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You will not find any other place in the world that celebrates the ever-mutating and incredible power of water like Rome. The Trevi Fountain may be the most romantic place in Rome. It is at the ending part of the Aqua Virgo, an aqueduct constructed in 19 BC. It brings water all the way from the Salone Springs and supplies the fountains in the historic center of Rome with water. The central figure of the fountain, in front of a large niche, is Neptune, god of the sea. He is riding a chariot in the shape of a shell, pulled by two sea horses. Each sea horse is guided by a Triton. One of the horses is calm and obedient, the other one restive. They symbolize the fluctuating moods of the sea. On the left hand side of Neptune is a statue representing Abundance, the statue on the right represents Salubrity. Above the sculptures are bas-reliefs, one of them shows Agrippa, the girl after whom the aqueduct was named.

The Trevi Fountain is a fantastic work of art that is much more than a mere sculpture. This triumphant example of Baroque art with its soft, natural lines and fantasy creatures embodies movement as the soul of the world. The light and shade effects on the marble make the wind seem to bellow through the drapes and locks of the statues, agitating the waves, creating an extraordinarily intense and spectacular scene.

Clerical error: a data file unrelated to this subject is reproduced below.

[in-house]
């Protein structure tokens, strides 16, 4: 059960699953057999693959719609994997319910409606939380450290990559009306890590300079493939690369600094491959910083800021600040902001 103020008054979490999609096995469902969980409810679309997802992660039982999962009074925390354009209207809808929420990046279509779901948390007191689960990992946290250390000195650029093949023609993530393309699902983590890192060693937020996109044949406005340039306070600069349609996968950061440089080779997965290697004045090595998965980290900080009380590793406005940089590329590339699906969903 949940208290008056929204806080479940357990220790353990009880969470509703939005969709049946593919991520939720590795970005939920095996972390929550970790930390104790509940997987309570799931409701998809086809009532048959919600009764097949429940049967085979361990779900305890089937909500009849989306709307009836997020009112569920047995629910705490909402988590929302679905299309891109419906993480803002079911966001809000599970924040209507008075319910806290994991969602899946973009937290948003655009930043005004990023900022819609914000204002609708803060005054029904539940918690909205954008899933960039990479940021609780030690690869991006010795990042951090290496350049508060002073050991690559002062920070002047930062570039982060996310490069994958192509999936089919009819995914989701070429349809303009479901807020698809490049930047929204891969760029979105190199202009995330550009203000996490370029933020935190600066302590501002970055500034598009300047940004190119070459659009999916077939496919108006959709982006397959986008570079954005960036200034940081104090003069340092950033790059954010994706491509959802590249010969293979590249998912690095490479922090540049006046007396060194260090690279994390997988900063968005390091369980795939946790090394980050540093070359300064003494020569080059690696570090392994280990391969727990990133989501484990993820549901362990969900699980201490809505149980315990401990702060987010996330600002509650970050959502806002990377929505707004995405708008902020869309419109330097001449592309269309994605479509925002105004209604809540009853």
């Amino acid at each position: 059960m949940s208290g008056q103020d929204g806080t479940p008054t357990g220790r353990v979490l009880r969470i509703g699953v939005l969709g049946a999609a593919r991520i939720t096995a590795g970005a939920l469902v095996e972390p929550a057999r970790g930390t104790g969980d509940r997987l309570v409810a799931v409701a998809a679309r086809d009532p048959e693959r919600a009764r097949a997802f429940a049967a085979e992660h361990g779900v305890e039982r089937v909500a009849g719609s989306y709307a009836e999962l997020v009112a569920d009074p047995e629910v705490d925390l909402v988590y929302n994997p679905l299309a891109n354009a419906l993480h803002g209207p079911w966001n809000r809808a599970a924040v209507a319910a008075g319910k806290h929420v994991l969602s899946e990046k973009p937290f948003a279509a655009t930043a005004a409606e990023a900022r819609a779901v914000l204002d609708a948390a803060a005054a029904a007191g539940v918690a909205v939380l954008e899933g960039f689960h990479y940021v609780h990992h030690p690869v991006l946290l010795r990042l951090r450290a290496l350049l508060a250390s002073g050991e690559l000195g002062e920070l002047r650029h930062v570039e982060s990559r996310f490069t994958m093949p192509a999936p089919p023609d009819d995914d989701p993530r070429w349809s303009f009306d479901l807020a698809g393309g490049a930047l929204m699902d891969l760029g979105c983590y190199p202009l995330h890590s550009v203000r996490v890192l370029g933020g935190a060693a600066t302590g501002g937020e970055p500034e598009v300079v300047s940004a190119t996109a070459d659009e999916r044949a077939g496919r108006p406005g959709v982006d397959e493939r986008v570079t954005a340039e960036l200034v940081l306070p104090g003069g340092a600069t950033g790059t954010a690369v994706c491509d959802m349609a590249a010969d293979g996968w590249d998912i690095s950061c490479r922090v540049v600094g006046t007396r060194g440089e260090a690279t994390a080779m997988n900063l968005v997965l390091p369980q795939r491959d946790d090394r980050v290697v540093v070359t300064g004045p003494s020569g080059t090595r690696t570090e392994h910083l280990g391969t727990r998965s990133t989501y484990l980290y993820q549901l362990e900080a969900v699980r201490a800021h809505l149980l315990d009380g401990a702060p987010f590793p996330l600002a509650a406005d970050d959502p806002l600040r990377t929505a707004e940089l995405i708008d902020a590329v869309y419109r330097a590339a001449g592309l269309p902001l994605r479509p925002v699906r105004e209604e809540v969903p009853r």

There is curious tradition regarding the Trevi Fountain. The water at the bottom of the fountain represents the sea. Legend has it you will return to Rome if you throw a coin into the water. You should toss it over your shoulder with your back to the fountain.

Castel Sant’Angelo

In the film “Roman Holiday”, Castel Sant’Angelo is Audrey Hepburn’s last step. It is a towering cylindrical building in Rome, initially commissioned by the Roman Emperor Hadrian as a mausoleum for himself and his family. The building was later used as a fortress and castle, and is now a museum.

The building consisted of a square 89m (292ft) wide base on which a cylindrical colonnaded drum with a diameter of 64m was constructed. On the drum was an earthen tumulus topped by a quadriga with Hadrian’s statue. The mausoleum was connected to the city at the other side of the river by a newly constructed bridge, the Pons Aelius. The bridge is now known as the Pont Sant’Angelo. Its many statues were added later during the Renaissance. The mausoleum housed the remains of Hadrian and his successors up to Caracalla.

A very dear landmark of the town is the statue of Archangel St. Michael, high up on the enormous terrace, from which the castle takes its name. It was created in memory of an ancient legend that speaks of the terrible plague that struck Rome in 590 AD, which ended thanks to the apparition of an angel that appeared above the castle and conceded grace to the town when he sheathed his sword.

Rome, an eternal city with glories. It may no longer be the capital of world, but Rome is an epic. One visit, you will be shocked.